Dean Brubaker elaborates more when Phil asks why the medical profession is so stressful. She tells him it’s “high-stakes work” to properly diagnose, treat, and help patients get well. “It takes a lot of technical skill, a lot of cognitive skill, and continuous learning for the 25, 35, 45 years that you’re practicing as a physician. That’s a long time to be in a high-stakes situation. And it’s important that you learn self-care so that you don’t burnout, that you remain resilient, that you exhibit outstanding professionalism the whole time you practice as a physician.”
Here was the original introduction (PDF), and the newly updated PDF of that show segment. Click the title to see this stellar 12-minute interview: Loyola University Offers Medical Students Meditation to Combat Stress.
Members who attended the July meeting of the Association of American Medical Colleges, Vancouver 2016, each received copies of the Chicago Medicine articles. All incoming and existing medical students at LUC/SSOM will receive copies as well. Both students and faculty have been learning TM, and more will start in the next school year.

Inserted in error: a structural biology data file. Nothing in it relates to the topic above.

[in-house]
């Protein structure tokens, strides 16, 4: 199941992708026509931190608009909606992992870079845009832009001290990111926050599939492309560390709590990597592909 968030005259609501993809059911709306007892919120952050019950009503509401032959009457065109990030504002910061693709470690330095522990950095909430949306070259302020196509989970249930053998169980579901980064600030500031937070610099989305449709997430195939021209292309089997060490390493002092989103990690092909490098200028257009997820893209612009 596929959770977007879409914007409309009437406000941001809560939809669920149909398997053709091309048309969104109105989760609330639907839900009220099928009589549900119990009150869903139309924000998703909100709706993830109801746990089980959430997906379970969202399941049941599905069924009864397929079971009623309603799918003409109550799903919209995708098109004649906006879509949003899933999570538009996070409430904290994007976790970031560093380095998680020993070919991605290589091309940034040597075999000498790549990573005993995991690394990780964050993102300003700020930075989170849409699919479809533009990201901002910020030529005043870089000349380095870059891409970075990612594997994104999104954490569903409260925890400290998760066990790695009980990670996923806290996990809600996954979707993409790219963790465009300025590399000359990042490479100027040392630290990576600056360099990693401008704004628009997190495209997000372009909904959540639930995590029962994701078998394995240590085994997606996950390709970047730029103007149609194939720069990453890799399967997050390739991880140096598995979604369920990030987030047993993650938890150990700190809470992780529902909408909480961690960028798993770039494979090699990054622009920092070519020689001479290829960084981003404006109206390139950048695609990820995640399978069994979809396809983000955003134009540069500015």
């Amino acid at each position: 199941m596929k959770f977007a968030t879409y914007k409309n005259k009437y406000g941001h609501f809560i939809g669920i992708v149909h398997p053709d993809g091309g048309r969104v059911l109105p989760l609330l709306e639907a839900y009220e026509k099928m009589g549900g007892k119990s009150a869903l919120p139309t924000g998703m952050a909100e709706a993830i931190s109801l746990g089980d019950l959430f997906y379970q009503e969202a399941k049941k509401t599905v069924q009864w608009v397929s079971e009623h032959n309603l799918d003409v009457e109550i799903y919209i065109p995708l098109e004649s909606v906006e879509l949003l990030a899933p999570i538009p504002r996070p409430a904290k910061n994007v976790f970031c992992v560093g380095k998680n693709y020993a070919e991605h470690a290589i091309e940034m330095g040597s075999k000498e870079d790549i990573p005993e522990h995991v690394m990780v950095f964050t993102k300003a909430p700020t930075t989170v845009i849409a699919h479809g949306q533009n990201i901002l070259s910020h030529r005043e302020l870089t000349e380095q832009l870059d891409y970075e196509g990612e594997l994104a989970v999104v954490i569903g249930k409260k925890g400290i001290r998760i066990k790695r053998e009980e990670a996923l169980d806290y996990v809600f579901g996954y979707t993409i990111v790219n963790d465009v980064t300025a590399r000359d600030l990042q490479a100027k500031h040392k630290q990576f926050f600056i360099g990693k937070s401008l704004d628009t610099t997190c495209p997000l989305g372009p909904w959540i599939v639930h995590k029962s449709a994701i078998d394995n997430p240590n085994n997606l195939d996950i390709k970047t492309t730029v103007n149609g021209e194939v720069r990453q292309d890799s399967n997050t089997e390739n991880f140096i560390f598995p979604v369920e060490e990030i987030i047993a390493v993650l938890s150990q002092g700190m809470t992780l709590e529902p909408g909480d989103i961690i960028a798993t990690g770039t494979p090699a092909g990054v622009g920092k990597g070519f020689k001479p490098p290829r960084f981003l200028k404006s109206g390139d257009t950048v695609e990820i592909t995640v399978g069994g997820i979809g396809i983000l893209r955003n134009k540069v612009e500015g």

On August 22, 2016, the Loyola University Health System Newsroom seemed to follow my lead by boldly issuing this press release: LOYOLA FIRST MEDICAL SCHOOL IN COUNTRY TO OFFER ELECTIVE IN TRANSCENDENTAL MEDITATION — an accomplishment they should really be proud of!
A similar situation in military education is taking place at Norwich University. See Norwich University, oldest private U.S. military college, benefits from Transcendental Meditation.
In related news: There is hope for family caregivers burning out taking care of their elderly infirmed loved ones. Also read this Excellent article on Transcendental Meditation written by Sarah Klein in Prevention Magazine.